The Jinshanling Section of the Great Wall
We're home from the land of Chinese food and bad, I mean real bad, drivers. I spent most of my time with my hands over my eyes as our driver honked his way through impossible tight lines of traffic, aiming the vehicle in the direction he wanted without any regard to street lines or on-coming traffic. And everyone else was doing the same thing. The funny part is there were no accidents and everything seemed to run rather smooth. When I watched, that is.
So China was everything I had hoped for and more. Great hiking, great people, food, shopping and interesting things to see and do; the three day hike on the Great Wall being the best way to really absorb the immensity of it all. The five days of exploring the Yellow or Huangshan Mountain tightened every last buttock muscle after climbing up and down thousands of stairs to the Sea of Clouds. I always feel closer to my Mom when I'm as close to the sky as I was.
I wonder if she was impressed with how healthy I looked?
But by far the greatest news I can tell you is that two weeks ago while in Vancouver, I had yet another MRI. A mere 6 months since the last one. There was a slight shadow in the left breast that could have been from the removal of the inciting pea lump or... it could be something else.
It's a long time to hold your breath for- the six months it took to finally get the test. And today Dr. Vestvik phoned and told me to come by for some good news. I have a photocopy of the test results which I feel like framing. It tells us there are no growths, nothing suspicious, that everything, for the first time in 2 years, looks fine. I am cleared of breast cancer as far as they're concerned.
So now I am officially a breast cancer survivor! After 2 years, almost to the day I have walked away with 1 and 1/2 breasts, a better hair style even if the hair is courser, a few scars and other bothersome side effects of the surgeries, plus a whole new outlook on living.
Most important, I've learned to slow down. To appreciate, not sweat about every little thing. I don't squish spiders anymore. Why did I ever do that? I want to live and let live. Some days I feel like I am glowing with life and I want everyone out there to feel the same way.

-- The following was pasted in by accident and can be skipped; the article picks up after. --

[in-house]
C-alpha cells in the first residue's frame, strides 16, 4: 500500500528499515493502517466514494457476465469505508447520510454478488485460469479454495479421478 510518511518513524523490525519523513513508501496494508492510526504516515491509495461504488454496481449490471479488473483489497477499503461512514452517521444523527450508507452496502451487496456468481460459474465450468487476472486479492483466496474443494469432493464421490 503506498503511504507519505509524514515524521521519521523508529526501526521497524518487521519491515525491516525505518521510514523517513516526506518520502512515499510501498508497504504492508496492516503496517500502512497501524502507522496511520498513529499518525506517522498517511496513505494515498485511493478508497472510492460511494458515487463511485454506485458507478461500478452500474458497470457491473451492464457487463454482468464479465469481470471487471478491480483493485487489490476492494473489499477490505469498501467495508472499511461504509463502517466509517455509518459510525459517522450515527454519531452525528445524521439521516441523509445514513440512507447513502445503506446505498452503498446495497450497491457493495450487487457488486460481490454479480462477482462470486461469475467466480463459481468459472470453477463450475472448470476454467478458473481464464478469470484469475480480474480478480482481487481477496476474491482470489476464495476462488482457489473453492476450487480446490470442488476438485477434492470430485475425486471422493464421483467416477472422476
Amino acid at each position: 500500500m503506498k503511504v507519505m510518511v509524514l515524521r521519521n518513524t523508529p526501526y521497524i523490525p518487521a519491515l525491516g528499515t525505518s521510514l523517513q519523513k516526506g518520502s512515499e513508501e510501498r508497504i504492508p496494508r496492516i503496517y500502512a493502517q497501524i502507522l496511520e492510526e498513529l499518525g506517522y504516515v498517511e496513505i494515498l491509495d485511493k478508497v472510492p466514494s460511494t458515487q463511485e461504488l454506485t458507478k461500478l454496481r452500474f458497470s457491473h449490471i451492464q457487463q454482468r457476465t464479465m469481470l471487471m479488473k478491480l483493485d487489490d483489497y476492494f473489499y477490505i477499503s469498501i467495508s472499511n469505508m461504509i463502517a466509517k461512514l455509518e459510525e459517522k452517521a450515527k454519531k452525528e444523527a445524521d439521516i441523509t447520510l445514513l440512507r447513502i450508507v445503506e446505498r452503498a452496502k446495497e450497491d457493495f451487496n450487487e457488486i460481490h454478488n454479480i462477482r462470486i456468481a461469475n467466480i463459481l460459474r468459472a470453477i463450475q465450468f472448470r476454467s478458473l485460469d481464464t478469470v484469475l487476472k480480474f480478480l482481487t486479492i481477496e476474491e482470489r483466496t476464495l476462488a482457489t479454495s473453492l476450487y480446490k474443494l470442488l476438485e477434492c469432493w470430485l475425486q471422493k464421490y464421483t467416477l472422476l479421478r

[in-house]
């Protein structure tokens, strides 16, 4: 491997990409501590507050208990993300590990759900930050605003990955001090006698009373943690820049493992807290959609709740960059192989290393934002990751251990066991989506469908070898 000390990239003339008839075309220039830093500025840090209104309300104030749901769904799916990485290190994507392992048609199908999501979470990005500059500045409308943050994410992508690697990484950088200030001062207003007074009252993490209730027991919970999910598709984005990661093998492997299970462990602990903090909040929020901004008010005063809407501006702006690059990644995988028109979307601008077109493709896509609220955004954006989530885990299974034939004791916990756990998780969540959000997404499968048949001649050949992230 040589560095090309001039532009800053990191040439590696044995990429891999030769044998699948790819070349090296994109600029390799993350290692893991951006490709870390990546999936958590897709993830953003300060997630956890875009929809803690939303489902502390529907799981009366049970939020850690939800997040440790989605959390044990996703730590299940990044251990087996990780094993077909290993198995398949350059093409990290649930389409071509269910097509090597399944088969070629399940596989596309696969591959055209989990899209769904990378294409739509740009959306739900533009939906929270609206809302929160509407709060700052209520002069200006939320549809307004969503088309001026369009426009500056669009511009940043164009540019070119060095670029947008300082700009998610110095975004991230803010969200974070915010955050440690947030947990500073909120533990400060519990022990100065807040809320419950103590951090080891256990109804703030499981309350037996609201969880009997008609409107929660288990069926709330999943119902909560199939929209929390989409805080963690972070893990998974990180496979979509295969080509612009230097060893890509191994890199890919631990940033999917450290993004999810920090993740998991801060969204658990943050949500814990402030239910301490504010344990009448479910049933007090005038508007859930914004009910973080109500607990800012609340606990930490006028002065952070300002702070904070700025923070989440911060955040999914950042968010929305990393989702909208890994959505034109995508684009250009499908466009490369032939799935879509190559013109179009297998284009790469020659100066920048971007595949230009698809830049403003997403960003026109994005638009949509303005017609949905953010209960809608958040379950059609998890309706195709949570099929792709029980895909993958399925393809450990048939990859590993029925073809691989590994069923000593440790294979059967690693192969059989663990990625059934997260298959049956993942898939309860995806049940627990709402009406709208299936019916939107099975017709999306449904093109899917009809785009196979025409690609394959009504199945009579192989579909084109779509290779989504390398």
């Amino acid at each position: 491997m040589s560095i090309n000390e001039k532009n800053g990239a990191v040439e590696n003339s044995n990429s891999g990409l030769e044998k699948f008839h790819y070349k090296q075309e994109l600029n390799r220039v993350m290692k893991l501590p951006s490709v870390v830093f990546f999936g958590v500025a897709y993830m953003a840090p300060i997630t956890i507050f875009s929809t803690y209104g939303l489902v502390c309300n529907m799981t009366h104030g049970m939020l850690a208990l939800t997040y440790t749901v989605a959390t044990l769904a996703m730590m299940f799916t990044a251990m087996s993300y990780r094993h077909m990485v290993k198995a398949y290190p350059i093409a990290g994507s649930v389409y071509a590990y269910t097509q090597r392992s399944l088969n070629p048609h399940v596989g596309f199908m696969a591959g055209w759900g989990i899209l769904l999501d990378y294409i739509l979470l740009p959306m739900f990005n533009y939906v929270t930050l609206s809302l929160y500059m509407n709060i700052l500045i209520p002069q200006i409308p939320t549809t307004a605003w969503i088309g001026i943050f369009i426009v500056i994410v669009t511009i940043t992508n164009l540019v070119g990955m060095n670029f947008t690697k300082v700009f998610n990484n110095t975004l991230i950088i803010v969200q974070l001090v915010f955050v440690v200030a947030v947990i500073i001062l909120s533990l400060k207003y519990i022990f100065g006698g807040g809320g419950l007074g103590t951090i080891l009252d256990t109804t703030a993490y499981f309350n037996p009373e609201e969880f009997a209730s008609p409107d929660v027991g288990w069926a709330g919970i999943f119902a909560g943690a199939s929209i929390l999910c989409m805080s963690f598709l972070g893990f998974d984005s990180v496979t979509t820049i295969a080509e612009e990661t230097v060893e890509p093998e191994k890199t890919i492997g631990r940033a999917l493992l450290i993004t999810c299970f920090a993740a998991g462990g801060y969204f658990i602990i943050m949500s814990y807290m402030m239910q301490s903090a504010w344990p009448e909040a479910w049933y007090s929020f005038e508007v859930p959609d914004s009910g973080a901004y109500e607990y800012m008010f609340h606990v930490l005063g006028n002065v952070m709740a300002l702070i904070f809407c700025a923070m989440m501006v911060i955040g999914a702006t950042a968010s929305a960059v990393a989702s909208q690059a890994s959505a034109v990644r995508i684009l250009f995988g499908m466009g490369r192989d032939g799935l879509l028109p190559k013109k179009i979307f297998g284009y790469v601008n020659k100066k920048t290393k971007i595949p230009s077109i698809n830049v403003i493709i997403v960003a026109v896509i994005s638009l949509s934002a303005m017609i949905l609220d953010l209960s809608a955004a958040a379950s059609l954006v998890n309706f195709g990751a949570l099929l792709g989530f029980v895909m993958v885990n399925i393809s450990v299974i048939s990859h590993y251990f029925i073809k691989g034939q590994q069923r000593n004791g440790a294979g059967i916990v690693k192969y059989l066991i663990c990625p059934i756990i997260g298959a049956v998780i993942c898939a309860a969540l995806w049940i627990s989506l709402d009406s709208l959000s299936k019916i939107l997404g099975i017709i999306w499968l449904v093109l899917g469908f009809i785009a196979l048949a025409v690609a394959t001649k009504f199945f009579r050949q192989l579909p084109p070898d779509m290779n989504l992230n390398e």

It's in you to do it.
I've learned to relax and trust in my close friends and family. To let myself lean on them when I need to. They will and always have been there for me, as I will always be for them.
I've learned not everything in life goes the way you want it to. That the bumps in the road are there for a purpose, so we can learn and grow both spiritually and emotionally. Getting breast cancer changed my life for the better. I really mean that even after all I've suffered through and continue to suffer through.
But I've also learned you have the ability to increase your chance of never getting cancer in the first place. That you can fight against this invisible disease every day whether you realize you're doing it or not. And you can do that through your diet.
A simple adjustment of cutting out bad fats and using coconut or olive oil. Using brown rice flour instead of white flour. Of drastically cutting back on alcohol, processed foods, fast foods and baked goods. Take a multi-vitamin, extra Vitamin D and eat lots of anti-oxidant foods like blueberries, ground flax seeds and green tea. Quit smoking.Quit eating sugar. Start exercising.
None of that sounds too hard, does it? Okay, so eat your pizza and chocolate bars once a week. But the rest of the week, you're on the salads, vegies, whole grains and healthy proteins. It's easy if you let it be. Pre-planning your meals will help. So, think before you pop food or drinks into that black-hole beneath your nose: will this item turn on or turn off a cancer cell?
There are people who think they are immune to getting cancer. Maybe they don't realize we all have cancer cells in our bodies. Our immune system fights them off ever day. But cancer cells are tricky and can disguise themselves or hide. When you feed them sugars and empty caloric foods stored as fat cells, they can multiply at an amazing rate and before you know it, you'll be the one in the waiting room with the persisting headache, or the strange lump or the burning stomach, waiting to hear what you won't want to hear.
I thought the same at one time. I was too healthy to get cancer. I didn't know that 64 women every minute in BC discover they have breast cancer. Many of them "healthy" just like me.
Knowledge is key. Get yourself better informed. Like right here with the Alphabetical Prevention Of Cancer blogs I have been writing and will resume writing in June.
It's good to be back in the writing chair again.
Stay healthy. Be happy. And avoid getting cancer with everything you have! Because when all is said and done, having cancer sucks! Big time.